Hey, Check This Out: TIFF Film Reference Library

Did you know that TIFF has a massive collection of films that is open to the public, for free? To be more precise, they possess more than 11000 film titles and 6000 soundtracks that can be accessed at media stations in their Film Reference Library, as well as a book collection which includes 22000 titles, more than 300000 images, 62000 film production files, and 700 magazine titles. There’s also over 80 Special Collections, which mainly center on and consist of materials donated by prominent Canadian filmmakers.


The Film Reference Library mainly services filmmakers, students, researchers, screenwriters, and film and television professionals, but really, anyone can access the collection. And while it would probably be more interesting for those who love film, I doubt you’ll be forced to prove your love of film through excruciating trials to enter. You are advised, though, to call in advance and make sure the film you’re looking for is available before making your way there.

When I first heard of this place, I was simply told that it was a place you could go to watch films, and it certainly is. There are four media stations where you can view films, while respecting the library’s guidelines, without the burden of a movie ticket and provided the film is in the library’s collection. You can’t leave the library with the films, but they’re there for you. I did a quick search and, unless I made a rookie mistake, it seems they carry an extensive collection of Disney films. And I found Matilda, also known as that film I forced my parents to watch over 80 times because it was my childhood favourite. They also have the largest English-language collection of Canadian films, which do indeed exist, and are honestly worth checking out. (I recommend Guy Maddin’s work, because there is nothing I love more than bottled insanity.) You could also check out free cinema-related exhibitions, an example of which can be found here.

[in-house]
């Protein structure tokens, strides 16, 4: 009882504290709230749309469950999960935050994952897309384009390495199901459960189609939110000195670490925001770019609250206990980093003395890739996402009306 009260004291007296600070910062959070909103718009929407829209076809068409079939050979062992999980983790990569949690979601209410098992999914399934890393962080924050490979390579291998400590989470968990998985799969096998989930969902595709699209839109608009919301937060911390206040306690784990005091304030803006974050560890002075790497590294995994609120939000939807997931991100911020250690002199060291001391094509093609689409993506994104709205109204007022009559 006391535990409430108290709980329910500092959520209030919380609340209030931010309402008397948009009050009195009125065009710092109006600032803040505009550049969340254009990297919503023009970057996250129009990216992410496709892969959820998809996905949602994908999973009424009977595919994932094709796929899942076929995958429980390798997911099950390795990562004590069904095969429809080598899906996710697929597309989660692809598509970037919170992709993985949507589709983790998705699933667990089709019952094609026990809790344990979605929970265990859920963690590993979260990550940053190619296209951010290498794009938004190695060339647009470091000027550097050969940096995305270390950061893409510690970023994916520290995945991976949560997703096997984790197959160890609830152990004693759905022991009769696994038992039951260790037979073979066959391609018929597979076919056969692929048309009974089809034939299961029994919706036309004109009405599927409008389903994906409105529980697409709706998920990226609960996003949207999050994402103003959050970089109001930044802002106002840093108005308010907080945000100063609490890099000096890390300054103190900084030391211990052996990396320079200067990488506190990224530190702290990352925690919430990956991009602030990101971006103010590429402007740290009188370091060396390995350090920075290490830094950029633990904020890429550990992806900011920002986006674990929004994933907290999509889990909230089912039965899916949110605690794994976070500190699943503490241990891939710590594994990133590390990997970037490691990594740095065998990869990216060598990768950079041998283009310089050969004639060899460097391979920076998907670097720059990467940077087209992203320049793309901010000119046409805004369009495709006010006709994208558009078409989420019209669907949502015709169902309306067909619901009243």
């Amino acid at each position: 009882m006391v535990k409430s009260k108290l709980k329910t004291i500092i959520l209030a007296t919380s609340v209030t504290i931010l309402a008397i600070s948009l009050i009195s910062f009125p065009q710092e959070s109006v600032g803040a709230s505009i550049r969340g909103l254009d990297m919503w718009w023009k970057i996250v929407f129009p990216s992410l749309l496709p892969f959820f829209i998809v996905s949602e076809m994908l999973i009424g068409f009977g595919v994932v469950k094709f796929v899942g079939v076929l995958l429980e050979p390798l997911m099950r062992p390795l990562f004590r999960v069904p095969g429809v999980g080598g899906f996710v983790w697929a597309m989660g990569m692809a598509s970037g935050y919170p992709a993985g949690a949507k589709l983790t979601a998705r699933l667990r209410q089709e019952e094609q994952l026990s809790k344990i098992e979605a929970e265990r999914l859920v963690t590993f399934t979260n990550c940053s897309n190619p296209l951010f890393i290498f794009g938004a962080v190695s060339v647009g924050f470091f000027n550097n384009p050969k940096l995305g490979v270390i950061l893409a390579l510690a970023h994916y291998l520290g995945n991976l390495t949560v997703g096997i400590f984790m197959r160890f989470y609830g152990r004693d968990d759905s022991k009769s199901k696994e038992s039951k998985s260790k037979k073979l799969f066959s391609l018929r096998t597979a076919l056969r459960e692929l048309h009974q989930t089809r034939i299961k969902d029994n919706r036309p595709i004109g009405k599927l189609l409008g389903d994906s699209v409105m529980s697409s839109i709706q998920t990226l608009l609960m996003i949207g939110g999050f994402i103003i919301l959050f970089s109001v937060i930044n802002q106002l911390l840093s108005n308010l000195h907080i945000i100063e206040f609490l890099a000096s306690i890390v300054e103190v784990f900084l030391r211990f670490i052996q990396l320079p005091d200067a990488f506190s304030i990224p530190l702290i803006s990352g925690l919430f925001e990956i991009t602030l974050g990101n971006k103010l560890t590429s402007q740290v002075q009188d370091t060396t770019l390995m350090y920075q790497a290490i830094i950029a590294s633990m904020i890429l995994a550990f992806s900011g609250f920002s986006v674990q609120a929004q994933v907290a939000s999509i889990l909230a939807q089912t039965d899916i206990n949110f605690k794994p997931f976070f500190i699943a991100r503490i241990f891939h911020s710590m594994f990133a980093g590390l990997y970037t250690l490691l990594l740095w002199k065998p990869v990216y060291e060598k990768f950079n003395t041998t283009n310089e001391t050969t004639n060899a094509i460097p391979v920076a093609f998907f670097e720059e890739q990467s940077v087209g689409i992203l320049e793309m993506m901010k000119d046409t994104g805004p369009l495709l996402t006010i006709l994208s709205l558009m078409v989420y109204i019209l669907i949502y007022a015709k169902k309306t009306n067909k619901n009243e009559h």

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Recent grad, and newly-minted Mississauga resident. Knows a lot about old poets and film. Been to paradise, but I've never been to "me".

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